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At Bluegrass Orthopaedics, our knee specialists Dr. Kevin Denehy, Dr. Greg D'Angelo, Dr. Wallace Huff, Dr. Owen McGonigle, and Dr. Eric Schafer are performing knee replacements using the Mako robotic-arm assisted technology at the Bluegrass Specialty Surgery Center. Robotic-assisted surgery requires advanced training and certification. It provides additional precision, less soft-tissue trauma, less post-operative pain, potentially quicker recovery, better knee function, and improved patient satisfaction.

Check out the research article below, authored by BGO's total joint specialist Dr. Kevin Denehy!

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What Are the Benefits of Robotic Surgery?

  • Minimal trauma to the surrounding tissues
  • Faster recovery time
  • Less post-operative pain
  • Minimal scarring
  • Outpatient surgery - go home the same day!
  • Reduced blood loss and need for transfusion

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Mako Robotic-Assisted Videos

BGO & BSSC Welcomes the Mako™ Robot

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Mako Robot Patient Testimony

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Mako Robot Webinar

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Mako Robotic-Assisted 
Total Joint Animation

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Mako Robotic-Assisted 
Total Joint Patient Testimonial

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Mako SmartRobotics™
Key Points

  • Through CT-based 3D modeling of bone anatomy, surgeons can use the Mako System to create a personalized surgical plan
  • The only robotic-arm assisted surgical technology with AccuStop™ haptic technology, Mako SmartRobotics™ for knee replacement enables surgeons to limit soft tissue damage by providing visual, auditory and tactile feedback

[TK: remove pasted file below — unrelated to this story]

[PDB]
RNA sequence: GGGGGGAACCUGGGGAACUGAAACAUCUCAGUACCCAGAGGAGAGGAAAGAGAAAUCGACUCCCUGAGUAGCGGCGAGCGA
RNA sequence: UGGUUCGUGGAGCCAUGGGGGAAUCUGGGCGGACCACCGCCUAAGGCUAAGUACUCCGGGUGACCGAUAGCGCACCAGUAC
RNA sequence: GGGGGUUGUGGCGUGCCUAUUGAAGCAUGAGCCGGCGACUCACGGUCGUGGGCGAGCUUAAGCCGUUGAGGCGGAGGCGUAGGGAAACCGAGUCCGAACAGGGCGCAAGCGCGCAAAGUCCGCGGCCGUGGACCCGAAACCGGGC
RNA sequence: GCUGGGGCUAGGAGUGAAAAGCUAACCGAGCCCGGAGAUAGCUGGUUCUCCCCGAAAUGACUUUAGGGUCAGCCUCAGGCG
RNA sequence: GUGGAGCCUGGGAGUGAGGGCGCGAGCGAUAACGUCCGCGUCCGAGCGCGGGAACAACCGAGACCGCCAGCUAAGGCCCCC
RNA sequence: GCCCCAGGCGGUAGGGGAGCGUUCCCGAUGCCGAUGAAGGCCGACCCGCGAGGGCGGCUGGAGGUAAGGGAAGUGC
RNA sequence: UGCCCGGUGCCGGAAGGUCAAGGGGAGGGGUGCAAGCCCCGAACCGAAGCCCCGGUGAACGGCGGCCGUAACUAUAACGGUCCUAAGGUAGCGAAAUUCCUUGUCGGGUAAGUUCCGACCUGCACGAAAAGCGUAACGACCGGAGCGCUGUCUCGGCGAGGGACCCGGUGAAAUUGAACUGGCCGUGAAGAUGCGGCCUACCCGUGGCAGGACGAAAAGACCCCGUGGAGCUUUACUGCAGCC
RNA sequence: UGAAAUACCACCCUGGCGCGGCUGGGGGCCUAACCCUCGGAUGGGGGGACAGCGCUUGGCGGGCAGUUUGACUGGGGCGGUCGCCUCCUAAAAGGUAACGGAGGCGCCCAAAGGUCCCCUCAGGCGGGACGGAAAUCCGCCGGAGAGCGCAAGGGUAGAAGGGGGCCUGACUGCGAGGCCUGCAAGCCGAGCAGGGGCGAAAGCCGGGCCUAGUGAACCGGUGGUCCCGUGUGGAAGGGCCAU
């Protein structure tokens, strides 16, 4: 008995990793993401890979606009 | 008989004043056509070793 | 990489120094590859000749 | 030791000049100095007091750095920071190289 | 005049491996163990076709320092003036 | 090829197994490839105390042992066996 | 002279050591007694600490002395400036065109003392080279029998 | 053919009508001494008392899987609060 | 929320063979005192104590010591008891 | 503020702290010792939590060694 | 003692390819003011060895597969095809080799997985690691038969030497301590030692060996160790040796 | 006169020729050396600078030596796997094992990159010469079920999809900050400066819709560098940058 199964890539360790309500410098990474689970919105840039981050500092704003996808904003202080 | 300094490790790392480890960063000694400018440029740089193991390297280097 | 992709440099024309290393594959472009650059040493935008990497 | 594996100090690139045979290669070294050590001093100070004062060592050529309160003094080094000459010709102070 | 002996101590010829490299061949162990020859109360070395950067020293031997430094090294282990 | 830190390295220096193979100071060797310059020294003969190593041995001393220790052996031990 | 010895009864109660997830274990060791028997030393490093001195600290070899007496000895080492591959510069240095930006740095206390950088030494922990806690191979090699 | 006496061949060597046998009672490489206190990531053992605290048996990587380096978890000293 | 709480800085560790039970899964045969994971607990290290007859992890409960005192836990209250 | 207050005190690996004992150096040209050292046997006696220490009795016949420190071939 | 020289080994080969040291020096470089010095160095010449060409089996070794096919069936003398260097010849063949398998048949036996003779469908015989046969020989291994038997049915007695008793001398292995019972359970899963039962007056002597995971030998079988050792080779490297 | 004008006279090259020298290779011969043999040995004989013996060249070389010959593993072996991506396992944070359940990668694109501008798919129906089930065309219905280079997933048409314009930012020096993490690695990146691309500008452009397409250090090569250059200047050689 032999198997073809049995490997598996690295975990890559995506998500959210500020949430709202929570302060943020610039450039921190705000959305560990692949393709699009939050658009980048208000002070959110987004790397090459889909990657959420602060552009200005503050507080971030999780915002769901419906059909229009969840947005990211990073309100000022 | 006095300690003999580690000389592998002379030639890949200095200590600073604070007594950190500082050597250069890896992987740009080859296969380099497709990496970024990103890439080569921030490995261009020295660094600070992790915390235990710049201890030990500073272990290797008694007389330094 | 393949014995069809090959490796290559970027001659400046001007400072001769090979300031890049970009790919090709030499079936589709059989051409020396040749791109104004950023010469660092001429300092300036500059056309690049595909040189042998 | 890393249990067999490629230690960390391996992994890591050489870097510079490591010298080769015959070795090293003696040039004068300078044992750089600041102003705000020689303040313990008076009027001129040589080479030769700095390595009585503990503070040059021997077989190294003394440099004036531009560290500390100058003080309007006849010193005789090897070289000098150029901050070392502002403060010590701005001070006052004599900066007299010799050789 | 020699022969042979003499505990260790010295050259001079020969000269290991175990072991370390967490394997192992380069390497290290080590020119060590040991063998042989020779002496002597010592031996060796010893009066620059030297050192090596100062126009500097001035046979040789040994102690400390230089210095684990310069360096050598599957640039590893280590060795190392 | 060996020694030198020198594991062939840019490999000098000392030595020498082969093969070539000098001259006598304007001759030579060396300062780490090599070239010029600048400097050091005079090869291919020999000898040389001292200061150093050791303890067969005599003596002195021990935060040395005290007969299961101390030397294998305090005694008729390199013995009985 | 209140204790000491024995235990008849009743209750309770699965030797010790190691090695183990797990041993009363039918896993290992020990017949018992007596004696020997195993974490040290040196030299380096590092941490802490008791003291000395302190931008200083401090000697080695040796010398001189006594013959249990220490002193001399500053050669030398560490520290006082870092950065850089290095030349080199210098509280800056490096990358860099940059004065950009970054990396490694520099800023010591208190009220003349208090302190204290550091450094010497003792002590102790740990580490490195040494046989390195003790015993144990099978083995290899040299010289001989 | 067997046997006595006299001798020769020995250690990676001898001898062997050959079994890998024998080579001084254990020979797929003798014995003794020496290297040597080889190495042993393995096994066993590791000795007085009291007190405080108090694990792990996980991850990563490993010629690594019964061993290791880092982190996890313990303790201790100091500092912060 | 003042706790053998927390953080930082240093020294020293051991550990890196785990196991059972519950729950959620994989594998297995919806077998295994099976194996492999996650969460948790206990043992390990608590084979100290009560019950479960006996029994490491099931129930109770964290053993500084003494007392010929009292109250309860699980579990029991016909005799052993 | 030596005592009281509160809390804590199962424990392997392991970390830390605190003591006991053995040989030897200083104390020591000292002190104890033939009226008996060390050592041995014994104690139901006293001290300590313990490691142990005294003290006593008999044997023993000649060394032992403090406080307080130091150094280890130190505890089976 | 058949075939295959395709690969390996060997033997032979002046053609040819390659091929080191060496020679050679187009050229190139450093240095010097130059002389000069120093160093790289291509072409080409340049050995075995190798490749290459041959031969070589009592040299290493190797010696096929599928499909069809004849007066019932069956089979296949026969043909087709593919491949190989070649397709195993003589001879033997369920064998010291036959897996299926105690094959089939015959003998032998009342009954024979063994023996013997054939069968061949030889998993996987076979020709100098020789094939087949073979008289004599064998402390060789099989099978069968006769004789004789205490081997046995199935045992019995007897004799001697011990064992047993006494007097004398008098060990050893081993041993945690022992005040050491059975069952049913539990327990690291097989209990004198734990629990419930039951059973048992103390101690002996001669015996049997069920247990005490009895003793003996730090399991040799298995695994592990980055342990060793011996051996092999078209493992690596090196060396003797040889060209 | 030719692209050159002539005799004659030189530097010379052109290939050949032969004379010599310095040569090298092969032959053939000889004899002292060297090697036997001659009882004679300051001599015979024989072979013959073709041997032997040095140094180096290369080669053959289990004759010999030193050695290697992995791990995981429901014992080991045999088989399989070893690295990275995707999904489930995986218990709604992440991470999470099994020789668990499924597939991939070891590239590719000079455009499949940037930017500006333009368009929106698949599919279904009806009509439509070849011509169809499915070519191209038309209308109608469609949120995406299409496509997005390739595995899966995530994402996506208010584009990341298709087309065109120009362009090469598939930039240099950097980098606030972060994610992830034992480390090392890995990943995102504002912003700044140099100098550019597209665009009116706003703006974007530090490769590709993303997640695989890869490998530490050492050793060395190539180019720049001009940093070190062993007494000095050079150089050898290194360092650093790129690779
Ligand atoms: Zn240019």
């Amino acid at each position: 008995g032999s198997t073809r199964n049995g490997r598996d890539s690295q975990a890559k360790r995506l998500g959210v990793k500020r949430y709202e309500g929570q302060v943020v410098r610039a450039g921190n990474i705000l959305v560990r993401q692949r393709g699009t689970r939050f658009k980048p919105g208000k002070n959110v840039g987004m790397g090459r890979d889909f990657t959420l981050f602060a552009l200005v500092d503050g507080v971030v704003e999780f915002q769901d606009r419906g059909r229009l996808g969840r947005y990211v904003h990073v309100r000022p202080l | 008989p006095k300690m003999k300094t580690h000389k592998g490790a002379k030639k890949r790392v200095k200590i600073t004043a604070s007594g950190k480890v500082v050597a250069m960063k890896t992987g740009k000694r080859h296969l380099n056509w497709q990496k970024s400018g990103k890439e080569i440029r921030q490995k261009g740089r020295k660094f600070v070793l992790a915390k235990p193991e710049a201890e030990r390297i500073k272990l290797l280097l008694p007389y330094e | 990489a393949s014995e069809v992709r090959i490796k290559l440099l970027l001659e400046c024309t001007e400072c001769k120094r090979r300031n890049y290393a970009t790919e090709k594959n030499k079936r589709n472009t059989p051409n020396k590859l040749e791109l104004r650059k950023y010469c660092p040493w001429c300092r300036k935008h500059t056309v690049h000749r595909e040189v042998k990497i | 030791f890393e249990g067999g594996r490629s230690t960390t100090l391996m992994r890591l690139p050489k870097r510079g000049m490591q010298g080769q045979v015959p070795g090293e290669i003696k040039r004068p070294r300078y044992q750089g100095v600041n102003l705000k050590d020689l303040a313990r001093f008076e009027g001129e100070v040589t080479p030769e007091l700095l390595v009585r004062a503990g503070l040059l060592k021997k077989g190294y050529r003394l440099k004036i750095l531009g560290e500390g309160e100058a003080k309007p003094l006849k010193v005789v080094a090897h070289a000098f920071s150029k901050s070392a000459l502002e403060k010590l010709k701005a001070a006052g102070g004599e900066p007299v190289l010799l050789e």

• Mako SmartRobotics™ has been associated with less pain, less need for opiate analgesics, less need for inpatient physical therapy, reduction in length of hospital stay, improved knee flexion and soft tissue protection in comparison to manual techniques.
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Total Knee vs. Partial Knee Replacement

Based on the severity of the arthritis in the knee, total or partial knee replacement may be recommended by a surgeon.

Mako SmartRobotics™ for Partial Knee replacement is a treatment option for adults living with early- to mid-stage osteoarthritis (OA) that has not yet progressed to all three compartments of the knee. Depending on where the arthritis affects the knee, patients may have an implant inserted in any of the following areas:

  • In a unicondylar knee replacement, only one area (or compartment) of the joint is replaced.
  • A patellofemoral knee replacement replaces the kneecap (or patella) and the grove at the lower end of the thighbone (or femur).
  • A bicompartmental knee replacement affects two compartments of the knee - the inside (medial) and knee cap.

In comparison, Mako SmartRobotics™ for Total Knee replacement is a treatment option for adults living with mid- to late-stage osteoarthritis of the knee. With a Mako Total Knee replacement, the entire knee joint is replaced, and the surgeon inserts a Triathlon Total Knee implant. With over a decade of clinical history, Triathlon knee replacements are different than traditional knee replacements because they are designed to work with the body to promote natural-like circular motion.